I am a 58 year old retired grandmom and I love dabbling with computers. I tried Linux about 1 year ago and went through Mandrake, several versions of Fedora and then found Ubuntu. I gave WinXP the permanent Boot about 5 months ago. I had to get a new scanner, but as a previous poster said I found a realy good refurbished Epson that works great. Laugh if you may but the only thing I miss is being able to print a greeting card from time to time. The satisfaction I get from being Windows free is well worth it.

    I was helping my neighbor get connected with my ISP and mentioned Ubuntu to the ISP technician, I ended up mailing him 8 Ubuntu CD's and he and five other tech reps are now Ubuntu fans too.

  7. #627
    Join Date
    Feb 2005
    Location
    Planet NoVA
    Beans
    2,091
    Distro
    Ubuntu 11.04 Natty Narwhal

    Re: How many of you completely switched to Linux?

    Quote Originally Posted by Canary
    I am a 58 year old retired grandmom and I love dabbling with computers. I tried Linux about 1 year ago and went through Mandrake, several versions of Fedora and then found Ubuntu. I gave WinXP the permanent Boot about 5 months ago. I had to get a new scanner, but as a previous poster said I found a realy good refurbished Epson that works great. Laugh if you may but the only thing I miss is being able to print a greeting card from time to time. The satisfaction I get from being Windows free is well worth it.

    I was helping my neighbor get connected with my ISP and mentioned Ubuntu to the ISP technician, I ended up mailing him 8 Ubuntu CD's and he and five other tech reps are now Ubuntu fans too.
    I think we're going to adopt you as Grandma Ubuntu. You are remarkably adaptible, and this is something I don't see every day.

  8. #628
    Join Date
    Oct 2005
    Location
    Red Beach(NZ)
    Beans
    41
    Distro
    Ubuntu 9.10 Karmic Koala

    Re: How many of you completely switched to Linux?

    I switched completely to linux in 2003 when windows died taking my thesis and 6 months worth of baby photos with it. It meant I had to buy a CD drive - which had only just come down in price (this is New Zealand).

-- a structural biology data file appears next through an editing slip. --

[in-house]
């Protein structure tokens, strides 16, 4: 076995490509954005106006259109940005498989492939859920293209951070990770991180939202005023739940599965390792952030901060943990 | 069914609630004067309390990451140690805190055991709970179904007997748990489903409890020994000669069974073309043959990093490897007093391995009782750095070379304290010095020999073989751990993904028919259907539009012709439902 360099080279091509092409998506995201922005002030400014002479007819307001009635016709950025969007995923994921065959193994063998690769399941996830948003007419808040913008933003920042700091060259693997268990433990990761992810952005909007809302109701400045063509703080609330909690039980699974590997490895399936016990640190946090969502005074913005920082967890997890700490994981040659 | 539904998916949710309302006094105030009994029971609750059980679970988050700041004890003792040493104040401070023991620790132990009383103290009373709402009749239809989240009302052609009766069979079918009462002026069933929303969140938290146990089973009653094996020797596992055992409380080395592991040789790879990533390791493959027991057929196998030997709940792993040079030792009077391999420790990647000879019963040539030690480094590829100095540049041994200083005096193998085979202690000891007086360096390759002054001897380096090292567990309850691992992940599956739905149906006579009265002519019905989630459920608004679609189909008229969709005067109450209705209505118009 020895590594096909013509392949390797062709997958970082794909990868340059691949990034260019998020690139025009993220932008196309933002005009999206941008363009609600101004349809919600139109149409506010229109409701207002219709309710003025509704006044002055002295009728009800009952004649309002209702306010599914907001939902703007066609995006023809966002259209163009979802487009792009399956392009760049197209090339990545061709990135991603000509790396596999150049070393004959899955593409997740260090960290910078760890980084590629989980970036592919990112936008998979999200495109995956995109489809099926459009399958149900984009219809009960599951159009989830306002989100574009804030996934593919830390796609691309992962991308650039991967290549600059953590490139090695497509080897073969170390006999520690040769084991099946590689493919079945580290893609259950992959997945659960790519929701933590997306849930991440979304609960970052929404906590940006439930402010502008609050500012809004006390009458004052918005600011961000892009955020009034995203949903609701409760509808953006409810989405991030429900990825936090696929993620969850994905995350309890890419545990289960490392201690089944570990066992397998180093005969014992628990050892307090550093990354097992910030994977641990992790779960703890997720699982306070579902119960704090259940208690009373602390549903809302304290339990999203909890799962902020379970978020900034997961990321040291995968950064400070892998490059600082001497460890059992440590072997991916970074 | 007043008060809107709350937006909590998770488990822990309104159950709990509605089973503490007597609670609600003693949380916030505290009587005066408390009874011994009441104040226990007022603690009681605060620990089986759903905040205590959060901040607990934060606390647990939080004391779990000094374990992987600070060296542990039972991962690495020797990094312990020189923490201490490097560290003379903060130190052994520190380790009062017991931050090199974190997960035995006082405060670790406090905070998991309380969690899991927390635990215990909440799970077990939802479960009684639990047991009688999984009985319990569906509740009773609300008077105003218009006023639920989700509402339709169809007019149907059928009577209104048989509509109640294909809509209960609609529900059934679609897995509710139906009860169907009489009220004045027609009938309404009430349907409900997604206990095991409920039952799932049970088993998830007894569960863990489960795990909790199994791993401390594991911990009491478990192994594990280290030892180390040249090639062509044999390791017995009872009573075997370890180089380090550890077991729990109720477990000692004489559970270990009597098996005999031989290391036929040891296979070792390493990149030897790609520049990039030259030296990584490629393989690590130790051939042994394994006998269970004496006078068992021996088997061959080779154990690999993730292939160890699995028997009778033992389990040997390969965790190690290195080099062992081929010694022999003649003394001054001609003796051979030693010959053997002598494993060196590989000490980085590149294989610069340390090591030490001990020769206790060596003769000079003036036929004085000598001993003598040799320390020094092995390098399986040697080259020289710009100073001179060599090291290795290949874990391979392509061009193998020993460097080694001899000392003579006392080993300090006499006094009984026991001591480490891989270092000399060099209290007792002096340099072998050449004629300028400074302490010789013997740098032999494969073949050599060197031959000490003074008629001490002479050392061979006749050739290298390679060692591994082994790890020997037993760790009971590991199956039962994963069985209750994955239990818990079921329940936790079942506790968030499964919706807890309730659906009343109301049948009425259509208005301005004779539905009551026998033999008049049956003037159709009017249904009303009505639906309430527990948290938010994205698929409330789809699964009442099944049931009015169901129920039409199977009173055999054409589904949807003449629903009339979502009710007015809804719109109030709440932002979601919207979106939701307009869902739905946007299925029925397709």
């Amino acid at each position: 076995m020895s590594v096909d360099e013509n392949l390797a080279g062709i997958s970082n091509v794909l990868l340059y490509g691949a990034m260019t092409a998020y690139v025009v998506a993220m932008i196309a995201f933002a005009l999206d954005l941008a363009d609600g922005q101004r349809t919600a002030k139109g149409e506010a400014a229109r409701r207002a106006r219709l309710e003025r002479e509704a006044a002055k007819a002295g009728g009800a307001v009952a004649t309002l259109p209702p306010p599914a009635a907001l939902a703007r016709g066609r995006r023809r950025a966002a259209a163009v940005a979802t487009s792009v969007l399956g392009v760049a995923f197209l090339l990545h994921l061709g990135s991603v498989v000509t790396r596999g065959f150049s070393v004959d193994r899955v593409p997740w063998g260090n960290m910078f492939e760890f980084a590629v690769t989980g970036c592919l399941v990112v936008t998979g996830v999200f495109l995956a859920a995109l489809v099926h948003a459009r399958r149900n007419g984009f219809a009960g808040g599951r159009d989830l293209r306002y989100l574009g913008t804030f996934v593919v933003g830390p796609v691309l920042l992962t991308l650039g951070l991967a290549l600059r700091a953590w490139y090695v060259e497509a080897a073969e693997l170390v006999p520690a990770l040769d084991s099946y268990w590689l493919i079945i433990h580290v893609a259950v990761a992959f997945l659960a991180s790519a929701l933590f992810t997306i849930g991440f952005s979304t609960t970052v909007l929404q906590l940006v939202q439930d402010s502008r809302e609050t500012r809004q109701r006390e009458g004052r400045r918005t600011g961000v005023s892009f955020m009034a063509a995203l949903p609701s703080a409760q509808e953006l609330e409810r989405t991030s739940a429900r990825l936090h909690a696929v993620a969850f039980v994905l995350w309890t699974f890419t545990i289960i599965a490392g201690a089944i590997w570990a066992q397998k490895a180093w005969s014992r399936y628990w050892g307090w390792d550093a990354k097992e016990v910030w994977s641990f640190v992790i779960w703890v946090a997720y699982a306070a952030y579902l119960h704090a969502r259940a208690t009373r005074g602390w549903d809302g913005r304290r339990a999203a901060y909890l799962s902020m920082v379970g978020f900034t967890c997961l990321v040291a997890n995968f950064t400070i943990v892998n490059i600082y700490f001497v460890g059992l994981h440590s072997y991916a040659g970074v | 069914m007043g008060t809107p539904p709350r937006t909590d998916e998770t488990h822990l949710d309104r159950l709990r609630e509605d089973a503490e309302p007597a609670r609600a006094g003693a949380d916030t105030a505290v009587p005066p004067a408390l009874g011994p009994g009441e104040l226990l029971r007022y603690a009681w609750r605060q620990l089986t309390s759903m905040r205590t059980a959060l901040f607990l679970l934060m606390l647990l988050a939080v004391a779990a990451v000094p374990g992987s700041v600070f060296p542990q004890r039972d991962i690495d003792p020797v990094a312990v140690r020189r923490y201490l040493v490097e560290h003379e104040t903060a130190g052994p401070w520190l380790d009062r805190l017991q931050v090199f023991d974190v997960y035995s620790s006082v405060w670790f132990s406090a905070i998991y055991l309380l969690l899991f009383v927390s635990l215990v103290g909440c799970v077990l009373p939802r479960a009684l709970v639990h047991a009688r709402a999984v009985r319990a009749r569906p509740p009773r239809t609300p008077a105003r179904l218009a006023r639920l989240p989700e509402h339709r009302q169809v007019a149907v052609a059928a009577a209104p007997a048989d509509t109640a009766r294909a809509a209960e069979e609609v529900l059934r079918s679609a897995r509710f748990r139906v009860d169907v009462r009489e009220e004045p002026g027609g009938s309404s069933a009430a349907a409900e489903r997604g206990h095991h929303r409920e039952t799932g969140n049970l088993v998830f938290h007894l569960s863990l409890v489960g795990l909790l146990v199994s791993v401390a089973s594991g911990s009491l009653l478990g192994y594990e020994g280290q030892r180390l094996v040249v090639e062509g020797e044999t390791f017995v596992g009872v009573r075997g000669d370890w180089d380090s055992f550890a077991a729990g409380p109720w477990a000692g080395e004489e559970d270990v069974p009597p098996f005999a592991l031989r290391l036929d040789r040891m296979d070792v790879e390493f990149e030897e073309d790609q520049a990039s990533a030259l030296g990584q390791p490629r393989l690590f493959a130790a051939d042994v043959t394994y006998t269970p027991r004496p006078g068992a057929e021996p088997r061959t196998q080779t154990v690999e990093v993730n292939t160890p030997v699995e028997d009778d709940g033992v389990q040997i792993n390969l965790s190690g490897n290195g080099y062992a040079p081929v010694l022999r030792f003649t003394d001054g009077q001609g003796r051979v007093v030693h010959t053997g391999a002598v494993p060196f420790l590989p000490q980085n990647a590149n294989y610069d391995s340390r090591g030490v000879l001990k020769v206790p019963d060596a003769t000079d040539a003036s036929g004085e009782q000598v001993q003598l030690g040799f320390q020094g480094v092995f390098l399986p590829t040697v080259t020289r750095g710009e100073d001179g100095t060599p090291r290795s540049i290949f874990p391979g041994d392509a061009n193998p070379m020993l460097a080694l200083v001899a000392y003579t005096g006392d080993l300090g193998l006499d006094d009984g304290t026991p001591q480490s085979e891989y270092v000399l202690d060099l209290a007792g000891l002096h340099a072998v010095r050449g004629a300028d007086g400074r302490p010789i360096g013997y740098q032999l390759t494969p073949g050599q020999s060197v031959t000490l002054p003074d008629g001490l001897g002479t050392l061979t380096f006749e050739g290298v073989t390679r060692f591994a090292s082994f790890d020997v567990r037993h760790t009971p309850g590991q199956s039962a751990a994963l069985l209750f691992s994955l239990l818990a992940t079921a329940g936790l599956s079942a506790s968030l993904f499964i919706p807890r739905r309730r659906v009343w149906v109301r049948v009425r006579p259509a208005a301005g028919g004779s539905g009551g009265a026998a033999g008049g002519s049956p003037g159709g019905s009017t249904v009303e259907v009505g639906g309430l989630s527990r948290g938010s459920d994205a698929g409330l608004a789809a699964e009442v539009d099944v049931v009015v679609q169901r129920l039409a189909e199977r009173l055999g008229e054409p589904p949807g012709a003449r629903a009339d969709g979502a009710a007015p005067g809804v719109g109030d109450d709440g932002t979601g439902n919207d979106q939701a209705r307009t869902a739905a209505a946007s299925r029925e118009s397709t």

The university (of Auckland) physics dept. had switched to linux only a year before - in protest at the licence fee microsoft was charging. The change had been in the sir for years as open source is often the only solution for scientific applications. You have to be able to show that your results are not an artifact of the software ... which you cannot do if it is proprietory.

    Most recently I installed ubuntu hoary to a laptop - which I had purchased on the vasis that the live cd will detect and configure all the hardware. It was the second one I tried. The first, a compaq, would have worked had I used the kernel parameters suggested in the cd.

    However, I couldn't buy a laptop without windows.

    I considered keeping a dual boot - which gives me the windows licence dosn't it? Or do I have the licence by paying the redmond tax? So I can use all those dll and codecs and so on? Anyway - winXP-home came pre-installed on 5 vfat partitions! The "c" drive was actually two partitions. This pretty much killed the idea of a dual boot (where whould I fit it in?)

    I have only one win box - dual boot with ubuntu - for historical reasons. I used to use it for scanning and syncing my pda but my main linux box does that now.

    I'm considering reinstalling ubuntu as a server and using it to share scanning, printing, and so on. Or, maybe I'll just give it away and save the space. But these are things I wouln't have considered in my windows/dos days.

    Like many of the older linux folk, I grew up with dos command-line, pre-structured basic programming (trs80, zx spectrum, anyone?) - and even scratch built my first computer (1802 cmos processor, 4k RAM, 4k EPROM, hand-etched/soldered PCB) which I had to program in machine code.

    However, I don't see linux as for hackers and technical minded folk at all. ust for anyone who would benifit and is prepared to give things a go.

  9. #629
    Join Date
    Oct 2005
    Location
    Birmingham, UK
    Beans
    5
    Distro
    Kubuntu Hoary 5.04

    Re: How many of you completely switched to Linux?

    I use Windows XP to store things. Don't even let it smell Internet connection.
    Started at about 1.5 years ago with Slackware. I've been testing different distributions since.
    Favourite for now - SUSE. It just works without any problem on all machines I have, and I'm very happy with Yast.
    I like Kubuntu but it has some problems which are really irritating. Once I get used to it and I have the system working the way I want it to, I guess I'll be using it a lot.

  10. #630
    Join Date
    Oct 2005
    Location
    De Kwakel - Holland
    Beans
    3,657

    Re: How many of you completely switched to Linux?

    I'm working and having fun with computers for almost 20 years, completely switching to one OS will never happen, I will always be interested in new developments and Windows is developing for sure. Comparing Linux with Windows is like comparing appels and orranges, it's a matter of taste.
    Personaly I like 'm both.

    I earn my living developing for Windows, developing for Linux is just starting, just for fun though..